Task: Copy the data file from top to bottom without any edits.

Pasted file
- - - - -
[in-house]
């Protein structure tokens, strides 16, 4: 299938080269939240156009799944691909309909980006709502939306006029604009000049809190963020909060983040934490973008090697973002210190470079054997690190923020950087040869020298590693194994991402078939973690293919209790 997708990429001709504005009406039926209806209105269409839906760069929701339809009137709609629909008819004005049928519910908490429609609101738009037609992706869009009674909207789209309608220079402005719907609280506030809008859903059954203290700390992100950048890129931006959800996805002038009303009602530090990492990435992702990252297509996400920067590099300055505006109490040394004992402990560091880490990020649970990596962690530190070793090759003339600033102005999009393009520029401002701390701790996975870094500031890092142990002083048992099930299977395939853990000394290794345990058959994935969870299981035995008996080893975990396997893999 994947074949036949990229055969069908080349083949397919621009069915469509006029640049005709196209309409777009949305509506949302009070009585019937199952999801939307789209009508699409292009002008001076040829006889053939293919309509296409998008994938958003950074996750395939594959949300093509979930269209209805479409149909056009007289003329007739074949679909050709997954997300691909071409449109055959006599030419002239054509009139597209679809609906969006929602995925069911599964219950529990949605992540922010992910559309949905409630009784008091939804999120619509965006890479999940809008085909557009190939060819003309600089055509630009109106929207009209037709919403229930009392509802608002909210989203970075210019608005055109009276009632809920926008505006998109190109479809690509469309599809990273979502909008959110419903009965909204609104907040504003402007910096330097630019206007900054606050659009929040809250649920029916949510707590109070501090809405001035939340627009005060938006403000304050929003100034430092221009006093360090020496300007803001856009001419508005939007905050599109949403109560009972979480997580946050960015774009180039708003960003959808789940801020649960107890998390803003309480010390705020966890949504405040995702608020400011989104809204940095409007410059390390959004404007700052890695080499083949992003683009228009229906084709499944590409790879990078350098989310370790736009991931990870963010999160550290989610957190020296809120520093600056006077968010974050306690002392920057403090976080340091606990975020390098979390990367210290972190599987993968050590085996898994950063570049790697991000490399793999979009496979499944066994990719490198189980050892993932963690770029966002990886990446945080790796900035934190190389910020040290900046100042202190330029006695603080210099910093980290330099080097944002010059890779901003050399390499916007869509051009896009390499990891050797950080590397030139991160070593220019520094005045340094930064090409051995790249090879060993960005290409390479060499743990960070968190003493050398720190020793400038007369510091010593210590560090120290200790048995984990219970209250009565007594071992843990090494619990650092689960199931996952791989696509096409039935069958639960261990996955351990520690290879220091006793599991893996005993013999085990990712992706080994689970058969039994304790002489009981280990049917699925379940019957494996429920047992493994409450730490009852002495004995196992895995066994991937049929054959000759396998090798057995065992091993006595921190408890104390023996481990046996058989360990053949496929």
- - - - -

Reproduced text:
[in-house]
């Protein structure tokens, strides 16, 4: 299938080269939240156009799944691909309909980006709502939306006029604009000049809190963020909060983040934490973008090697973002210190470079054997690190923020950087040869020298590693194994991402078939973690293919209790 997708990429001709504005009406039926209806209105269409839906760069929701339809009137709609629909008819004005049928519910908490429609609101738009037609992706869009009674909207789209309608220079402005719907609280506030809008859903059954203290700390992100950048890129931006959800996805002038009303009602530090990492990435992702990252297509996400920067590099300055505006109490040394004992402990560091880490990020649970990596962690530190070793090759003339600033102005999009393009520029401002701390701790996975870094500031890092142990002083048992099930299977395939853990000394290794345990058959994935969870299981035995008996080893975990396997893999 994947074949036949990229055969069908080349083949397919621009069915469509006029640049005709196209309409777009949305509506949302009070009585019937199952999801939307789209009508699409292009002008001076040829006889053939293919309509296409998008994938958003950074996750395939594959949300093509979930269209209805479409149909056009007289003329007739074949679909050709997954997300691909071409449109055959006599030419002239054509009139597209679809609906969006929602995925069911599964219950529990949605992540922010992910559309949905409630009784008091939804999120619509965006890479999940809008085909557009190939060819003309600089055509630009109106929207009209037709919403229930009392509802608002909210989203970075210019608005055109009276009632809920926008505006998109190109479809690509469309599809990273979502909008959110419903009965909204609104907040504003402007910096330097630019206007900054606050659009929040809250649920029916949510707590109070501090809405001035939340627009005060938006403000304050929003100034430092221009006093360090020496300007803001856009001419508005939007905050599109949403109560009972979480997580946050960015774009180039708003960003959808789940801020649960107890998390803003309480010390705020966890949504405040995702608020400011989104809204940095409007410059390390959004404007700052890695080499083949992003683009228009229906084709499944590409790879990078350098989310370790736009991931990870963010999160550290989610957190020296809120520093600056006077968010974050306690002392920057403090976080340091606990975020390098979390990367210290972190599987993968050590085996898994950063570049790697991000490399793999979009496979499944066994990719490198189980050892993932963690770029966002990886990446945080790796900035934190190389910020040290900046100042202190330029006695603080210099910093980290330099080097944002010059890779901003050399390499916007869509051009896009390499990891050797950080590397030139991160070593220019520094005045340094930064090409051995790249090879060993960005290409390479060499743990960070968190003493050398720190020793400038007369510091010593210590560090120290200790048995984990219970209250009565007594071992843990090494619990650092689960199931996952791989696509096409039935069958639960261990996955351990520690290879220091006793599991893996005993013999085990990712992706080994689970058969039994304790002489009981280990049917699925379940019957494996429920047992493994409450730490009852002495004995196992895995066994991937049929054959000759396998090798057995065992091993006595921190408890104390023996481990046996058989360990053949496929």